C0075. GENNADY ROZHDESTVENSKY Cond. Leningrad Phil.: Symphony #4 in f (Tschaikowsky), Live Performance,
9 Sept., 1971, Royal Albert Hall, London; w. MSTISLAV ROSTROPOVICH: Cello Concerto #1 in E-flat (Shostakovich), Live Performance, 9 Sept., 1960, Edinburgh. (England) BBC Legends Stereo / Mono 4143. Very long out-of-print, Final Sealed Copy! - 684911414325
“By 1971 Gennady Rozhdestvensky no longer stood in Mravinsky’s shadow at the Leningrad Philharmonic. His Tchaikovsky Fourth with the orchestra (from the 1971 Proms) is a very different interpretation from Mravinsky’s - less keenly animated throughout, more mysterious in the shadowlands of the opening movement’s limping first waltz as well as in the dream-worlds he makes of the inner movements. The scherzo is a real surprise….it’s thrilling to hear the crowd roaring its excited approval even before the symphony’s final chord comes to an end….At moments like the start of the cadenza, though, it could only be a live performance on which we’re privileged to eavesdrop.”
- David Nice, ClassicalMusic.com
“Two concerts that feature the gifted, fiery Russian conductor Gennady Rozhdestvensky, including the British premier of the Shostakovich First Concerto on 9 September 1960 with its dedicatee, Rostropovich. Critics of the premier noted the tone, technique, and temperament of the stellar cellist, who plied the tricky metrics of the piece with suave aplomb, balancing forceful rhetoric with lyrical nuance. Both in the opening movement and in the work’s impassioned cadenza, Rostropovich manages a propulsive momentum that palpably carries the audience away.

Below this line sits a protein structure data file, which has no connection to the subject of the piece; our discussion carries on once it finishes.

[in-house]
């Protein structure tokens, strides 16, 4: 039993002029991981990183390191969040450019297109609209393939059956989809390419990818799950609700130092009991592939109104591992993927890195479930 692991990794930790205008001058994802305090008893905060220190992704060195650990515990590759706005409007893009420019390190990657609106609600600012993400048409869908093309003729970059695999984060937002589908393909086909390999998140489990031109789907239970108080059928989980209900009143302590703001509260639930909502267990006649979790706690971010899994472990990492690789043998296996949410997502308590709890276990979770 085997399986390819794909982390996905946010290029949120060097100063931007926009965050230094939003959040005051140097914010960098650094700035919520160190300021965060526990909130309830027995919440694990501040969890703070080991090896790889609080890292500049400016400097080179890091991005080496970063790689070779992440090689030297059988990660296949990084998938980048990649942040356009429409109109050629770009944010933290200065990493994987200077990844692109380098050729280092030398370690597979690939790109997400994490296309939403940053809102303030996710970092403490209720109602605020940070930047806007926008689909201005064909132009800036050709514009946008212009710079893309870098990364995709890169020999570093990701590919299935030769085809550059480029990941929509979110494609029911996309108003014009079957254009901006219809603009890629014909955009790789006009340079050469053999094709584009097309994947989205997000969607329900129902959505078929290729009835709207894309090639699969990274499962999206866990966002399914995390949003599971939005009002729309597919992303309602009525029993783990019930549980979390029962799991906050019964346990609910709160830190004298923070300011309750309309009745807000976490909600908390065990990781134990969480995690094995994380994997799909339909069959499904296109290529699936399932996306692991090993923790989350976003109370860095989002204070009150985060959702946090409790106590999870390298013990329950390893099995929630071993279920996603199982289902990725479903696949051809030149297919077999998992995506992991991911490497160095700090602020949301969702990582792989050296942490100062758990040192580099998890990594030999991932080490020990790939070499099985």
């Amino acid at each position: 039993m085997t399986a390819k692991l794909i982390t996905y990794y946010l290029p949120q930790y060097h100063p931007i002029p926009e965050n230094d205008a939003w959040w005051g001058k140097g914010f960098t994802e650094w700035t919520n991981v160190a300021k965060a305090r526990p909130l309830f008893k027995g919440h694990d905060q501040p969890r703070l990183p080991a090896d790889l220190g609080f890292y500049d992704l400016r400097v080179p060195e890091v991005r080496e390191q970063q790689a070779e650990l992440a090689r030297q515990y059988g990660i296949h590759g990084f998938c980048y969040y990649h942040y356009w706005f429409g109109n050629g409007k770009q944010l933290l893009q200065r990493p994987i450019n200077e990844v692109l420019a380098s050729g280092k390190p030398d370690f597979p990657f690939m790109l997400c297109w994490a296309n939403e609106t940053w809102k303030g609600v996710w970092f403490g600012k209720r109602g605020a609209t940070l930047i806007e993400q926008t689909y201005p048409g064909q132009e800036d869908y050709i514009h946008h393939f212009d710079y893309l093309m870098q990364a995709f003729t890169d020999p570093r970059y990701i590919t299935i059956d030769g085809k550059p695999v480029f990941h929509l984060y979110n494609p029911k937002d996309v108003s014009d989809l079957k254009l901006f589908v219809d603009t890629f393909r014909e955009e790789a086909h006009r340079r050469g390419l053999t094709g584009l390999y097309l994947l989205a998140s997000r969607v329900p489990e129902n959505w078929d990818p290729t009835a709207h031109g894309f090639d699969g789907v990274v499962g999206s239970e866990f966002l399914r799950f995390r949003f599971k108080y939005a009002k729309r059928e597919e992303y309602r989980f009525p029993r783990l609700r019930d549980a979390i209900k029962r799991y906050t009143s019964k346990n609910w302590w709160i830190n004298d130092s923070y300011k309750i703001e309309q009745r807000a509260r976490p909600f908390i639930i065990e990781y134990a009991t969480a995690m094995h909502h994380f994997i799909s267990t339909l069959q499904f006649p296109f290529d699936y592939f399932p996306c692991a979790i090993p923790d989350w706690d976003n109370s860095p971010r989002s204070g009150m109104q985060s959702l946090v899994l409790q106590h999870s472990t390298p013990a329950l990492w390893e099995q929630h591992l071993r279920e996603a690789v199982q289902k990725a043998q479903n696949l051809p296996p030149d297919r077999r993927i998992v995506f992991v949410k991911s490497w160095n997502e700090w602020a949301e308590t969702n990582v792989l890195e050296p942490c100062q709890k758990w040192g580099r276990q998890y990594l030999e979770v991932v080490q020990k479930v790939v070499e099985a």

Perhaps more intriguing, because unexpected, is the subdued rendition of the Tchaikovsky Fourth that Rozhdestvensky and the Leningrad Philharmonic bring to Royal Albert Hall 9 September 1971, given the kind of monumental histrionics the same ensemble delivered under Evgeny Mravinsky. The first three movements might remind audiophiles of the famed Furtwängler reading with the Vienna Philharmonic. Instead of the blazing periods of unisono discipline we hear in Mravinsky’s virtuoso readings, the Leningrad players are permitted to enjoy each others’ sonorities and relaxed blends of colors. Only in the last Allegro con fuoco does Rozhdestvensky cut the rope, opting for the kind of blazing peroration that had been Mravinsky’s wont, a clear announcement that a successor to that master’s command of the large canvas and incandescent colors was at hand.”
–Gary Lemco, Audiophile Audition, 1 Sept., 2004